Coins, Bars, and Rounds Aren't Subject to Wealth-Corroding ETF Fees
Holders of the largest gold and silver ETFs, GLD and SLV, lose .40% and .50%, respectively, to management fees every year. The fees and expenses aren't an unreasonable premium as compared to bullion storage services, but they may be an unnecessary cost. If you already have your own safe, vault, or secured home storage space for valuables, then it costs you nothing at the margin to add another gold bullion coin to the lot. You can hold onto that coin for years or decades, and it will track the spot price market 1:1 with no annual slippage. When you're ready to sell it, trade it, or pass it along to heirs, the one ounce of gold you originally purchased from companies such as Money Metals Exchange, which is a reputable online bullion dealer, will be that same full ounce.
Long-term holders of silver or gold ETFs will see their share values negatively diverge from the spot bullion prices. When GLD launched in late 2004, each share represented one-tenth of an ounce of gold. Seven years later, each share reflected a 3.1% reduction in the quantity of bullion represented by it, owing to the cumulative effects of fees.
SLV shares, meanwhile corresponded to 3.6% less silver in late 2011 than they did at the silver ETF's launch in 2006. Over the course of 30 years, SLV holders can expect to see a 15% reduction in the silver value of their shares – and that's assuming nothing goes wrong! For this reason, silver ETFs are a loss for return on investment.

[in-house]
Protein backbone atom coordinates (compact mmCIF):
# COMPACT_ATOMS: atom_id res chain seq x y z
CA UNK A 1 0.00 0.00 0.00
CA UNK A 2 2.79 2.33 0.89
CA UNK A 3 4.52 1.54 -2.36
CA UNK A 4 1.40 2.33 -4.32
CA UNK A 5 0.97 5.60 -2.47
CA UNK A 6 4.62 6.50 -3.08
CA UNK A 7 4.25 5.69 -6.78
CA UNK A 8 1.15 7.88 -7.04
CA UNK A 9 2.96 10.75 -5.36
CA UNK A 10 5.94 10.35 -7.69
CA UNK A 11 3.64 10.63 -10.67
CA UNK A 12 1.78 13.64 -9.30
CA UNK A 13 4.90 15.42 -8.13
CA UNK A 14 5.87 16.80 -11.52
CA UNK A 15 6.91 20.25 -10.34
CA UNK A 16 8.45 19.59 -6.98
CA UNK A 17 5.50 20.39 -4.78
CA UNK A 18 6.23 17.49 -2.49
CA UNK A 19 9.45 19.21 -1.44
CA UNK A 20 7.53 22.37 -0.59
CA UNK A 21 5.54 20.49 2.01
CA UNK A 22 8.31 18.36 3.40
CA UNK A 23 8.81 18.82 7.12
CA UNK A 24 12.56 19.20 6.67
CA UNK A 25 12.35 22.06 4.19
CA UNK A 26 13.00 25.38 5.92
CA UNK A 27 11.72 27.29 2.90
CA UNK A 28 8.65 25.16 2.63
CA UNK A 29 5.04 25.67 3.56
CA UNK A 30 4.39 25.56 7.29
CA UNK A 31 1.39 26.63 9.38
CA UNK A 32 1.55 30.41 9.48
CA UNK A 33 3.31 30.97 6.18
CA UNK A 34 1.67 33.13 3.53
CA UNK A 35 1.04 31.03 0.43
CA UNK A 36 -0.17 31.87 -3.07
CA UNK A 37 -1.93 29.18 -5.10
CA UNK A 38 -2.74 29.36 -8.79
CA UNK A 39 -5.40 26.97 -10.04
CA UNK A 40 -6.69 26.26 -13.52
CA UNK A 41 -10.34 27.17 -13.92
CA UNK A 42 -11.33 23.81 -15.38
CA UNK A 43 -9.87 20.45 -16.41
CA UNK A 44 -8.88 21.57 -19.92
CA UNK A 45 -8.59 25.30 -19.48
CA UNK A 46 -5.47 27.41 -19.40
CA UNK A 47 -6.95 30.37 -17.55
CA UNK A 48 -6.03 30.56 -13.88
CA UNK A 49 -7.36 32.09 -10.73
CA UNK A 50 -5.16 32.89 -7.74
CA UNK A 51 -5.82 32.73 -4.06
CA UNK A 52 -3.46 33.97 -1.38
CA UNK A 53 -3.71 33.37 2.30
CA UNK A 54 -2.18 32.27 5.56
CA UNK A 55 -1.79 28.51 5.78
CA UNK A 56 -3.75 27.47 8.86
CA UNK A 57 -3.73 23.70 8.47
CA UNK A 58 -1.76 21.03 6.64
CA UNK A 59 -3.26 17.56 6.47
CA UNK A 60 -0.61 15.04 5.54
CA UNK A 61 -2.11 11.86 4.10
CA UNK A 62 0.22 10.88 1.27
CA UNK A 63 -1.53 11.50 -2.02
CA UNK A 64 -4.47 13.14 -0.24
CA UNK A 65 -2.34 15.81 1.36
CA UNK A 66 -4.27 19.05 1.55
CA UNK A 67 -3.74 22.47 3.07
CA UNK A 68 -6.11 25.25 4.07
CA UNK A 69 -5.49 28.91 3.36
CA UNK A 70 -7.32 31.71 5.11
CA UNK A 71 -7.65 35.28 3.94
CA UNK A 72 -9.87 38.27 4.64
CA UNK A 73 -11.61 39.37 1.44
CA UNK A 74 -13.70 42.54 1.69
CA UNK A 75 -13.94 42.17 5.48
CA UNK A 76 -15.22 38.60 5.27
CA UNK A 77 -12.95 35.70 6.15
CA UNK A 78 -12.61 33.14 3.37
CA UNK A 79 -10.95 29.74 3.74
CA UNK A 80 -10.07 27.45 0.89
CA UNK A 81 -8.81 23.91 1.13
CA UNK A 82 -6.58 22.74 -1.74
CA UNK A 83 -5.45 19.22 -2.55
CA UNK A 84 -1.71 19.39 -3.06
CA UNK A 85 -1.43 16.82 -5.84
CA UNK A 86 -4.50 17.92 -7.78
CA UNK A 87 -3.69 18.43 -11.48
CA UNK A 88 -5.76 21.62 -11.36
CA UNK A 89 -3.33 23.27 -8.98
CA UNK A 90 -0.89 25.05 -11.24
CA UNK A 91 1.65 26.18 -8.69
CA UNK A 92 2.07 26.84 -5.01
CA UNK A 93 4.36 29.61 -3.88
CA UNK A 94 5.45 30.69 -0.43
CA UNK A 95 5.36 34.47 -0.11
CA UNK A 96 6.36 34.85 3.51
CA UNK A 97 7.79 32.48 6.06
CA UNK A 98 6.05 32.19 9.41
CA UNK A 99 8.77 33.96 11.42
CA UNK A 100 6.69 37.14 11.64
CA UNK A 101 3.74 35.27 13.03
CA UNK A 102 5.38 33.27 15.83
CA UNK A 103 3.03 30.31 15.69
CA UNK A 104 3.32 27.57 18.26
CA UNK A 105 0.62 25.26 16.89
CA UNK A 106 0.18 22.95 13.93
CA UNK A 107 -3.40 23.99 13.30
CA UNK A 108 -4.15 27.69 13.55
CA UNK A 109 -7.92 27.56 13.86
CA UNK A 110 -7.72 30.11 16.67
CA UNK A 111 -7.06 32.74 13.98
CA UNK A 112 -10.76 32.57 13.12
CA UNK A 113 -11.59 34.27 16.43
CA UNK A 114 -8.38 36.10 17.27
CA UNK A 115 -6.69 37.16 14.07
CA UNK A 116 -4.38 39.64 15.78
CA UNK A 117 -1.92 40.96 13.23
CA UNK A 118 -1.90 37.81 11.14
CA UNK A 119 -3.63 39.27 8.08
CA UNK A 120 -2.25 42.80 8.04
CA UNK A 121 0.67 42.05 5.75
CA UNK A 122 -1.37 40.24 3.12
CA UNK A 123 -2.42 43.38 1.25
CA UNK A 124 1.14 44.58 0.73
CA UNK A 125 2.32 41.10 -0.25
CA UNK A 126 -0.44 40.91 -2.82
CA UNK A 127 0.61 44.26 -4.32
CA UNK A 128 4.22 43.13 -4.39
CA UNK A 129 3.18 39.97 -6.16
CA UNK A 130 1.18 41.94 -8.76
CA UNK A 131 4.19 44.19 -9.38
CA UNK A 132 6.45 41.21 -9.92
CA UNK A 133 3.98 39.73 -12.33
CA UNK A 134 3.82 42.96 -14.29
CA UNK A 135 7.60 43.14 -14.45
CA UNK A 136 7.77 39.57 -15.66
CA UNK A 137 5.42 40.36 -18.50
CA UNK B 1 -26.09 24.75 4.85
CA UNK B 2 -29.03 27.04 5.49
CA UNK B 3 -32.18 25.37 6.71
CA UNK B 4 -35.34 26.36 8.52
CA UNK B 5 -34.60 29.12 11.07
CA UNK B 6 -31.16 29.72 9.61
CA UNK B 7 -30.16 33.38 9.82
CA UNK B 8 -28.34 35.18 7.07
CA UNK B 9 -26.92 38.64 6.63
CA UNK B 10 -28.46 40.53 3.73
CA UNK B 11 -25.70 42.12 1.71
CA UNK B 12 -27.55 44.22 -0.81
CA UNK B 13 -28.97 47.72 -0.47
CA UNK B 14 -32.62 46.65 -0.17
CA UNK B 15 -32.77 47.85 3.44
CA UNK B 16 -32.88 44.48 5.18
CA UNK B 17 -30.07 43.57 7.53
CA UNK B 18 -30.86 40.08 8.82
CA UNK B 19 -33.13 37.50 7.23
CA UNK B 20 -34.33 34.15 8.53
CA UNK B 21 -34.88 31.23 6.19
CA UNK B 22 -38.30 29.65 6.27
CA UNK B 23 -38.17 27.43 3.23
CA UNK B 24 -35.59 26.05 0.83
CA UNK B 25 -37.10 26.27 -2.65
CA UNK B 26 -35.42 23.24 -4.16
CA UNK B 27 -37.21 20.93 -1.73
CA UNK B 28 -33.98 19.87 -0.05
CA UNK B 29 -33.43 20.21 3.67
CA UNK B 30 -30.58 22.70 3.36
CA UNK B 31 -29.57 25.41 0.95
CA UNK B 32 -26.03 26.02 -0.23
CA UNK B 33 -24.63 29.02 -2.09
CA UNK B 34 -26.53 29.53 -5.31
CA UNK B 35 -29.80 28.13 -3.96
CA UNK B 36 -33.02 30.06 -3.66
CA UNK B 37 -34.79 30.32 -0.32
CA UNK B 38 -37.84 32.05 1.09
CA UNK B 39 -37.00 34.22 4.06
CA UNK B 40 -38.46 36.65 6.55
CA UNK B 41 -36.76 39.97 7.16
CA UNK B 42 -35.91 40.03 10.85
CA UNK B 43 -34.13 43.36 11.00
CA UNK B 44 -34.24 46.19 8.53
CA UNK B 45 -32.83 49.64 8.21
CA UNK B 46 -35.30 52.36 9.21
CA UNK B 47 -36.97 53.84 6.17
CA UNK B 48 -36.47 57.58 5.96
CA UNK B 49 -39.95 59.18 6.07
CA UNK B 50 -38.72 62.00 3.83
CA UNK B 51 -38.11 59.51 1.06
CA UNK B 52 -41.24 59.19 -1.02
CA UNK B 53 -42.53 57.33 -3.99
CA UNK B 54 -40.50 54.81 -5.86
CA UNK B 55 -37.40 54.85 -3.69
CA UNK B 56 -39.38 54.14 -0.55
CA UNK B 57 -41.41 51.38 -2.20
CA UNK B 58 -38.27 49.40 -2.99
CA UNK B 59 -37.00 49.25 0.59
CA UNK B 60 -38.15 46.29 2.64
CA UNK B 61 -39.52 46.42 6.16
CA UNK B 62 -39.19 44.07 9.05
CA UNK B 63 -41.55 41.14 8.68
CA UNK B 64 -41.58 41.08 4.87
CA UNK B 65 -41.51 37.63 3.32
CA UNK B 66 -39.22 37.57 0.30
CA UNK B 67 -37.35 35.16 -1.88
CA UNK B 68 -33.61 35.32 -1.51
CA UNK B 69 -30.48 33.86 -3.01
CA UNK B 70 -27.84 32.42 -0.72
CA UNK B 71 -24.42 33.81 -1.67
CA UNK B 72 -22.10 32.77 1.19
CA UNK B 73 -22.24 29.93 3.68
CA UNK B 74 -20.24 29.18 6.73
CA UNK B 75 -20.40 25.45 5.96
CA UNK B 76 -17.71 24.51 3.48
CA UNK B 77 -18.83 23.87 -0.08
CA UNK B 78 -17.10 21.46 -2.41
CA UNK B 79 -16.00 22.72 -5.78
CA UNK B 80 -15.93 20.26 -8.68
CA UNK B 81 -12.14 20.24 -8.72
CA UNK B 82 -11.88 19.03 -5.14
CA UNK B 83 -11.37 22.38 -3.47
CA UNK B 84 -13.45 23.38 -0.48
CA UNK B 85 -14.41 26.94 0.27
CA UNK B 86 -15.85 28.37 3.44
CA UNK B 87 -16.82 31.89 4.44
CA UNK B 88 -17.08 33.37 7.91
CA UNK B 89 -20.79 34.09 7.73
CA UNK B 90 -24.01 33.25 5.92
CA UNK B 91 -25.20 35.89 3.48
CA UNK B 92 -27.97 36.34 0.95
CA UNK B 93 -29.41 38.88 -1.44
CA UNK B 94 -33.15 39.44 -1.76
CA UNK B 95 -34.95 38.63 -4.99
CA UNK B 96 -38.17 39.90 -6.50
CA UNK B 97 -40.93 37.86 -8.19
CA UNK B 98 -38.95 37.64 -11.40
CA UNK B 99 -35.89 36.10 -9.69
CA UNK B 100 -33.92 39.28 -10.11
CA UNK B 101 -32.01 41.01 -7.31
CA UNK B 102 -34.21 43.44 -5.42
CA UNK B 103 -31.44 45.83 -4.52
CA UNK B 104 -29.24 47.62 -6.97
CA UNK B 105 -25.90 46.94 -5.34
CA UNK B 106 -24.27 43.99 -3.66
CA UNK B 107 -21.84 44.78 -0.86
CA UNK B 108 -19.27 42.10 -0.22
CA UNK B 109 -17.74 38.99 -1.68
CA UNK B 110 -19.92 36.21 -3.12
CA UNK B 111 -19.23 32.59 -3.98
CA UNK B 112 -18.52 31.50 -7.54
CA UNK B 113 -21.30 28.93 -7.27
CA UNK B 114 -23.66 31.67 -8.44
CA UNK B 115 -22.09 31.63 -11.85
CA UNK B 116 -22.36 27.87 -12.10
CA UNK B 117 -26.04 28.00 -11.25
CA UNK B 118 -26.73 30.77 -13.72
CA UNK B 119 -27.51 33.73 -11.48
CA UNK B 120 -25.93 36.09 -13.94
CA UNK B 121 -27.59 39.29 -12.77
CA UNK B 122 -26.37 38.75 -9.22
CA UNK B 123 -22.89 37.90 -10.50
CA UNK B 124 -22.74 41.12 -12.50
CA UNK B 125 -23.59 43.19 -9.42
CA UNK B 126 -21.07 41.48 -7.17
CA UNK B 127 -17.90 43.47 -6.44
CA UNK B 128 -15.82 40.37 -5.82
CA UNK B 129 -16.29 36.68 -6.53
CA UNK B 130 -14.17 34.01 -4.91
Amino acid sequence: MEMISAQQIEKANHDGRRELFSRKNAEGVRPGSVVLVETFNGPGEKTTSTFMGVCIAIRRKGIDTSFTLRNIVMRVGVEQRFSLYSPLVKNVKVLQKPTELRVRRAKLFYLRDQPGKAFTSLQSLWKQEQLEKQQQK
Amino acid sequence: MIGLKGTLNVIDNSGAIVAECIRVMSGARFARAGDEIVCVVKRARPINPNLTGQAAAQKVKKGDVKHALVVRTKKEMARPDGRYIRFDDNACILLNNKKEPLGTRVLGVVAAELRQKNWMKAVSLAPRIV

Paper Wealth vs. Real Wealth
An accounting or auditing scandal, theft, or fraud of multi-billion-dollar proportions involving one or more bullion ETFs seems eventually probable. Some credible market watchdogs believe the major ETFs have already partially defaulted by backing some shares with derivatives and have cooked their books by engaging in hidden leases, swaps, and commingling.
Even if the commodity ETFs flawlessly deliver on their promise to obtain and securely hold pure physical bullion in proportion to all shares outstanding and competitive market prices, investors still would be stuck with nothing more than a stock symbol on their brokerage statement. It is nearly impossible for retail market investors to take delivery of the ounces of gold or silver they think they own through ETFs. If you can't see, touch, or hold the gold you think you own, then all you actually own is paper.
The bottom line is that gold and silver ETFs don't insulate you from the risks inherent in the financial system. There are no market substitutes for physical gold and silver bullion owned directly. On the question of whether to own physical gold vs. ETF shares, or physical silver vs. ETF shares, we strongly suggest you avoid ETFs.
About the Author:
Stefan Gleason is President of Money Metals Exchange, the company recently named "Best Overall Online Precious Metals Dealer" by Investopedia. A graduate of the University of Florida, Gleason is a seasoned business leader, investor, political strategist, and grassroots activist. Gleason has frequently appeared on national television networks such as CNN, FoxNews, and CNBC and in hundreds of publications such as the Wall Street Journal, TheStreet, and Seeking Alpha.